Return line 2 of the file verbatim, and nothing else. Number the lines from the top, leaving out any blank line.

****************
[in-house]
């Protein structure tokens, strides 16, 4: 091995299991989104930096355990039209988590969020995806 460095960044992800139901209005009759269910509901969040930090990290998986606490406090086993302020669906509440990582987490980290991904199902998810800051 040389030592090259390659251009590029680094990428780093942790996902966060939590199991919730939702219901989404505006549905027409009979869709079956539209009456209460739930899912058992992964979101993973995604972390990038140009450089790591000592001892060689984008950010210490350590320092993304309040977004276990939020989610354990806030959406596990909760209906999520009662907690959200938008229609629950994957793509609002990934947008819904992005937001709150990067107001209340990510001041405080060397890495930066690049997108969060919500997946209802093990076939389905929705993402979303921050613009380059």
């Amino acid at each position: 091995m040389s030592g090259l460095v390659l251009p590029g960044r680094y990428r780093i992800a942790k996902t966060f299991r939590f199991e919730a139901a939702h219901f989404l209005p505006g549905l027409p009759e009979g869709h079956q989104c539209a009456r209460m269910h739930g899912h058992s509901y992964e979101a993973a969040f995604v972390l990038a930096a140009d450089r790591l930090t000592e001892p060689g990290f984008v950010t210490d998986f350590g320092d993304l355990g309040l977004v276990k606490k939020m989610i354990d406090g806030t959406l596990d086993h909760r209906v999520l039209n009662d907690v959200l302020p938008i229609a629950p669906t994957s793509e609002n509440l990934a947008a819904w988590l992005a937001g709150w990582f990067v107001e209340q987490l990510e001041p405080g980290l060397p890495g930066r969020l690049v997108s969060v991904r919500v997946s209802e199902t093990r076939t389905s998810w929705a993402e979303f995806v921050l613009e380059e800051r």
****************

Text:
């Protein structure tokens, strides 16, 4: 091995299991989104930096355990039209988590969020995806 460095960044992800139901209005009759269910509901969040930090990290998986606490406090086993302020669906509440990582987490980290991904199902998810800051 040389030592090259390659251009590029680094990428780093942790996902966060939590199991919730939702219901989404505006549905027409009979869709079956539209009456209460739930899912058992992964979101993973995604972390990038140009450089790591000592001892060689984008950010210490350590320092993304309040977004276990939020989610354990806030959406596990909760209906999520009662907690959200938008229609629950994957793509609002990934947008819904992005937001709150990067107001209340990510001041405080060397890495930066690049997108969060919500997946209802093990076939389905929705993402979303921050613009380059």